Shouldn't I be doing ... more painting?
Ever since I was a child, I have collected little treasures - shells, rocks, beads, feathers, bark - that I could take home and put in a special box in my closet to take out periodically and hold in the palm of my hand, look at, and mull over.
Now that I am an adult, these treasures have become the visible remnants of a creative spirit gone slightly awry, of imagination thwarted by reality. Though I never stopped collecting, and they continued to feed that lifelong desire to create, they also silently chastised as they gathered dust in their little boxes. The internal need to create gradually got buried beneath the routine of daily life - carpools and cooking, work in the morning, soccer, music lessons, and gymnastics in the afternoons.
Every now and then, however, my treasures would beckon, and my children and I would sift through the boxes. It is in these moments that the latent artist in me would whisper, "Don't just dream - do something."
In days gone by, the arts were considered a vital part of civilized society. Painting, music-making, and dancing were not so much entertainment as activities integrated into daily life. But in our own fragmented society, adults too often look upon such moments of creativity as ill-afforded, self-indulgent luxuries. Who has time in the course of days chock full of deadlines, errands, chores, and small emergencies to delve into paint pots or sit down to relearn Bach partitas?
Not too long ago, that same little voice starting nudging, "You have time - you can make time if you really want to." And a variety of factors combined to fuel willpower with inspiration - more frequent trips to crafts exhibits and art museums, seminal shows on the works of Picasso, Monet, and Bonnard that moved me to tears, the rare opportunity at London's Tate Gallery to hold an original watercolor by 19th-century master J.M.W. Turner in my hot little hands and see each brushstroke with breathtaking immediacy.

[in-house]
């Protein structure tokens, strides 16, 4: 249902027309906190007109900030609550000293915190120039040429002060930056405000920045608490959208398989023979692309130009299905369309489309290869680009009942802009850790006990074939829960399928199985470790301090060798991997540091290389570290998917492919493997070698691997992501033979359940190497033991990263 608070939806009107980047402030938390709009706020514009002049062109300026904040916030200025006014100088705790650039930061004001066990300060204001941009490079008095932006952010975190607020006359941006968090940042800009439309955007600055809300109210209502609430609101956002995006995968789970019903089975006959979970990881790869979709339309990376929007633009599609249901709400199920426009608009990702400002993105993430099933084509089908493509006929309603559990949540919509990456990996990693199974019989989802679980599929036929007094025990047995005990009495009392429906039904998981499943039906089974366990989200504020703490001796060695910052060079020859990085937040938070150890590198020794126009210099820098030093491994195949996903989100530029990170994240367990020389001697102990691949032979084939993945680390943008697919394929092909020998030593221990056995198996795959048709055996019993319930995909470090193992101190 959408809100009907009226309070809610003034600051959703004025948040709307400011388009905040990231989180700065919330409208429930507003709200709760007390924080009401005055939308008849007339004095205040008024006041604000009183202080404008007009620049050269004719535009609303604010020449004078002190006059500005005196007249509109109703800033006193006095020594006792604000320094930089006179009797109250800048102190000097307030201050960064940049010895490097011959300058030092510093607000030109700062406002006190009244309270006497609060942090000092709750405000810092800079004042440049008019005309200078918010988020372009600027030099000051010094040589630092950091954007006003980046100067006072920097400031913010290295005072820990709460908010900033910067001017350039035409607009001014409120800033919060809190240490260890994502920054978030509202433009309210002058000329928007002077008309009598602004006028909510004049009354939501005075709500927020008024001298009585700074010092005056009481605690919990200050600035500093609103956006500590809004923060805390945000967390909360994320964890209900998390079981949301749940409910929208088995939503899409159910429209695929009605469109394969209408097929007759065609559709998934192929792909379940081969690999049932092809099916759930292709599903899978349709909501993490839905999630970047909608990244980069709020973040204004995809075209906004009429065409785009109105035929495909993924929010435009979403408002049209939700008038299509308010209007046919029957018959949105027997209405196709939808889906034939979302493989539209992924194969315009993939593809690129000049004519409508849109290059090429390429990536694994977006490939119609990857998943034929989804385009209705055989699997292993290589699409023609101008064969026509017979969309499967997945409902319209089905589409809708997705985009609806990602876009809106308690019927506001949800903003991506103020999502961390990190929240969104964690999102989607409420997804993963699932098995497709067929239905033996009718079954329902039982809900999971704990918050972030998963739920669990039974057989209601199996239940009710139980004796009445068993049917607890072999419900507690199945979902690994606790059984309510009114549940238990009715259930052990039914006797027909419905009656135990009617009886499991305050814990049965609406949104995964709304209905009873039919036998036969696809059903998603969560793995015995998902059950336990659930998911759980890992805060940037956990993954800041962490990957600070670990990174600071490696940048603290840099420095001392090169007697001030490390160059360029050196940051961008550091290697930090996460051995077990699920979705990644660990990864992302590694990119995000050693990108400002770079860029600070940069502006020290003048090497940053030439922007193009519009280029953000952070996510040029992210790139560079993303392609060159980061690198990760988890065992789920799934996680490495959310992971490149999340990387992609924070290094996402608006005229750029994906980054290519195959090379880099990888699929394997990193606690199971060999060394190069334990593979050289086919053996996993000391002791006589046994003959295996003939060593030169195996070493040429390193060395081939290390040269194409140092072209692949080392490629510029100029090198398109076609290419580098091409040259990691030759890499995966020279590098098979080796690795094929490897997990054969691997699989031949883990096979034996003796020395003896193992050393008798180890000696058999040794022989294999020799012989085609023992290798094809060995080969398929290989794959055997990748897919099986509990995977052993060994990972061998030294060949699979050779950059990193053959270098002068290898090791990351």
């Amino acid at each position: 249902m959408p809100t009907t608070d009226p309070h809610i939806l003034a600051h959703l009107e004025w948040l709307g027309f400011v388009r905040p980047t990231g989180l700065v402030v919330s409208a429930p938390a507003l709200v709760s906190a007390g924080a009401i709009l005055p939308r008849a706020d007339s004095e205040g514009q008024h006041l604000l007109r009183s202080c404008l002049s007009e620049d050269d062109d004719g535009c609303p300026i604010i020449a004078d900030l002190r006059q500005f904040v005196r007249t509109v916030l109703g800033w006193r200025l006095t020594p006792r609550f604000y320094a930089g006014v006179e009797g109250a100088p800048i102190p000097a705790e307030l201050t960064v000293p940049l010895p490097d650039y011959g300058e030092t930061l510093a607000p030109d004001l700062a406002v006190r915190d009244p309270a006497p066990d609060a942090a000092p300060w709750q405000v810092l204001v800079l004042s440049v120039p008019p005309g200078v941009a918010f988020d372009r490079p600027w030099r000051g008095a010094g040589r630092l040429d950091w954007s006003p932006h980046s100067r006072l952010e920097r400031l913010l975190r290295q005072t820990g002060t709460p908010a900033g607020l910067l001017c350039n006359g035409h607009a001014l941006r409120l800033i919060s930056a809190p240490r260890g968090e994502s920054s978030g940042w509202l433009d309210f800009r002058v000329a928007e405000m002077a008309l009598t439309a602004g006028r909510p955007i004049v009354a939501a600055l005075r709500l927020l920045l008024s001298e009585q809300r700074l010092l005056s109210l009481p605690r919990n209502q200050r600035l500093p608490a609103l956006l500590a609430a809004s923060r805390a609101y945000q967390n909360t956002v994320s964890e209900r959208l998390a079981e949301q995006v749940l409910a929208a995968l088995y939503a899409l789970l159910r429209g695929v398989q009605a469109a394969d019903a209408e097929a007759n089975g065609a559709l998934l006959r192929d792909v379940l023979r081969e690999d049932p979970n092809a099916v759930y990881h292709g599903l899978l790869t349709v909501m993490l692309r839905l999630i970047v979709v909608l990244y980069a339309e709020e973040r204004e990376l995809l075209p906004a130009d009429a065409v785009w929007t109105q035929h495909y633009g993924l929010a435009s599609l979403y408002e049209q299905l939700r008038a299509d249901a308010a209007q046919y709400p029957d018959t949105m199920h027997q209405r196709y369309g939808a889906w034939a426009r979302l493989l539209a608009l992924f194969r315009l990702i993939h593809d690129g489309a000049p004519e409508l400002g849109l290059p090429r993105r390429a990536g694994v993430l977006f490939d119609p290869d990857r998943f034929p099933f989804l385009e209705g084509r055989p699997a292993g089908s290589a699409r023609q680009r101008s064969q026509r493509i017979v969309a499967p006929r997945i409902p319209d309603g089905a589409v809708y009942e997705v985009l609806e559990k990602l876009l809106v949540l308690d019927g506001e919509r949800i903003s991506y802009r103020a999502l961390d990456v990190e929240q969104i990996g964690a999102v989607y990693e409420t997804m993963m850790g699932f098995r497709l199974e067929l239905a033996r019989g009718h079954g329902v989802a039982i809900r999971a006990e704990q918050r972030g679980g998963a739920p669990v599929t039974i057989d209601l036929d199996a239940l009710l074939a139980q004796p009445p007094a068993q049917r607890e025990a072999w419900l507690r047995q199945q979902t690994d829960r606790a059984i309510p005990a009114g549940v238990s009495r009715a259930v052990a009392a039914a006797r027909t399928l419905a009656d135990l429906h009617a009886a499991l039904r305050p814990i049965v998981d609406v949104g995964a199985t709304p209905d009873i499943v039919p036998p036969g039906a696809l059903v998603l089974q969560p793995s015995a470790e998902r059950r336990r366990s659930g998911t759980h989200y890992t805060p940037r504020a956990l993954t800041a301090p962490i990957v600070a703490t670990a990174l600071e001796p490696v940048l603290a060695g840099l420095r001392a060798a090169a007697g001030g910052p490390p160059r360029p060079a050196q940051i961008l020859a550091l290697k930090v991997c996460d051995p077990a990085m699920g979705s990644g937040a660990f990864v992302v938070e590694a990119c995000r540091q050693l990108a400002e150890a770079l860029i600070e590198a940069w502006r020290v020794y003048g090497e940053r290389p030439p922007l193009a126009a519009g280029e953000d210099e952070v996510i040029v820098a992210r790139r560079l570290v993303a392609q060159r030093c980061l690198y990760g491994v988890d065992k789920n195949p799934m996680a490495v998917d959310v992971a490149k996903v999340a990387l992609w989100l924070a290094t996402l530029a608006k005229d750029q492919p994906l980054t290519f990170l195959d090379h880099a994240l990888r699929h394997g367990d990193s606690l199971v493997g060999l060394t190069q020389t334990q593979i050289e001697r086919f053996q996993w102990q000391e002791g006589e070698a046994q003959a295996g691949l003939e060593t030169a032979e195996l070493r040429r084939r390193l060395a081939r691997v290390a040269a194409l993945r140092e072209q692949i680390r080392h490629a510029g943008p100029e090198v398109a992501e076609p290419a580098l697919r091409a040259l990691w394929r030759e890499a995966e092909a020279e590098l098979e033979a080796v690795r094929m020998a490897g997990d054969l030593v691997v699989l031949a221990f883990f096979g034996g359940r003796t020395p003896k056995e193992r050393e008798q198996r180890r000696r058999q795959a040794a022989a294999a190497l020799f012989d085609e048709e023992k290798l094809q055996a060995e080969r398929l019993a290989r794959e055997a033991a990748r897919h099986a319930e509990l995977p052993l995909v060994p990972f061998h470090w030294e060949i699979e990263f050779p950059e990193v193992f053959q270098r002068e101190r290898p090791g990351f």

So gradually I begin to give myself permission to create a space in my life for a tiny dream to flare to life, and time is cobbled together from bits and pieces of other activities - a half hour here or there, drawing in front of the TV after the kids are asleep. Art supplies long tucked away come out of drawers and closets. My only request for Christmas is a table of my own, carried up to the attic and planted in front of a sunny window. Combining my trove of little treasures and a high school interest in watercolor, I start to construct collages that speak to me (if perhaps no one else) and it has opened a door that has been stuck shut for more than 20 years. Talent completely aside, I have begun to tap the artist within, reaping unexpected benefits in the process.
I've become more visually aware and adventurous, finding elaborate and imaginative visions in life's random patternings. Images seem much clearer, much sharper, and yet much more fluid, rife with possibility.